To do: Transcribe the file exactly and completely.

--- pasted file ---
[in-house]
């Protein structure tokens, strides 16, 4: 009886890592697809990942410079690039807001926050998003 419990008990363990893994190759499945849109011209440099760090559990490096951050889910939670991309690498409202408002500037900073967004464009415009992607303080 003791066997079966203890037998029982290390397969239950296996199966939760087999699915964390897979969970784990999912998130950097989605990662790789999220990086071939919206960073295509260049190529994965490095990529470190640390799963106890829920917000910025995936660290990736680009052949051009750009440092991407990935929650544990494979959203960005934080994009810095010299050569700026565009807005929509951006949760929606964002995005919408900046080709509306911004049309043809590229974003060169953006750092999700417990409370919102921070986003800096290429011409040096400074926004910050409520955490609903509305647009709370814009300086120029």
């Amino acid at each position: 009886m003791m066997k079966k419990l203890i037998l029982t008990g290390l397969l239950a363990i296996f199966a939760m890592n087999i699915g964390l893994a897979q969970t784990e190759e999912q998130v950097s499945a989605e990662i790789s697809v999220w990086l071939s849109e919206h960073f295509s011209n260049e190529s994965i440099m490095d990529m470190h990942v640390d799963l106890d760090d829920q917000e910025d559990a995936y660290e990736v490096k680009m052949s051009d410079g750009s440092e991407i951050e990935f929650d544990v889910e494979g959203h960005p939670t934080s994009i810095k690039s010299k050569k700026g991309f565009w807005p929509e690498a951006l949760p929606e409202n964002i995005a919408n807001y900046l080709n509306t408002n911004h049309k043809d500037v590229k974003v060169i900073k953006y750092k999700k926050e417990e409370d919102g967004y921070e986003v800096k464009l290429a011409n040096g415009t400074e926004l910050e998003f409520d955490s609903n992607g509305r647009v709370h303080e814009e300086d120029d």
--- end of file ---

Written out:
[in-house]
């Protein structure tokens, strides 16, 4: 009886890592697809990942410079690039807001926050998003 419990008990363990893994190759499945849109011209440099760090559990490096951050889910939670991309690498409202408002500037900073967004464009415009992607303080 003791066997079966203890037998029982290390397969239950296996199966939760087999699915964390897979969970784990999912998130950097989605990662790789999220990086071939919206960073295509260049190529994965490095990529470190640390799963106890829920917000910025995936660290990736680009052949051009750009440092991407990935929650544990494979959203960005934080994009810095010299050569700026565009807005929509951006949760929606964002995005919408900046080709509306911004049309043809590229974003060169953006750092999700417990409370919102921070986003800096290429011409040096400074926004910050409520955490609903509305647009709370814009300086120029």
């Amino acid at each position: 009886m003791m066997k079966k419990l203890i037998l029982t008990g290390l397969l239950a363990i296996f199966a939760m890592n087999i699915g964390l893994a897979q969970t784990e190759e999912q998130v950097s499945a989605e990662i790789s697809v999220w990086l071939s849109e919206h960073f295509s011209n260049e190529s994965i440099m490095d990529m470190h990942v640390d799963l106890d760090d829920q917000e910025d559990a995936y660290e990736v490096k680009m052949s051009d410079g750009s440092e991407i951050e990935f929650d544990v889910e494979g959203h960005p939670t934080s994009i810095k690039s010299k050569k700026g991309f565009w807005p929509e690498a951006l949760p929606e409202n964002i995005a919408n807001y900046l080709n509306t408002n911004h049309k043809d500037v590229k974003v060169i900073k953006y750092k999700k926050e417990e409370d919102g967004y921070e986003v800096k464009l290429a011409n040096g415009t400074e926004l910050e998003f409520d955490s609903n992607g509305r647009v709370h303080e814009e300086d120029d």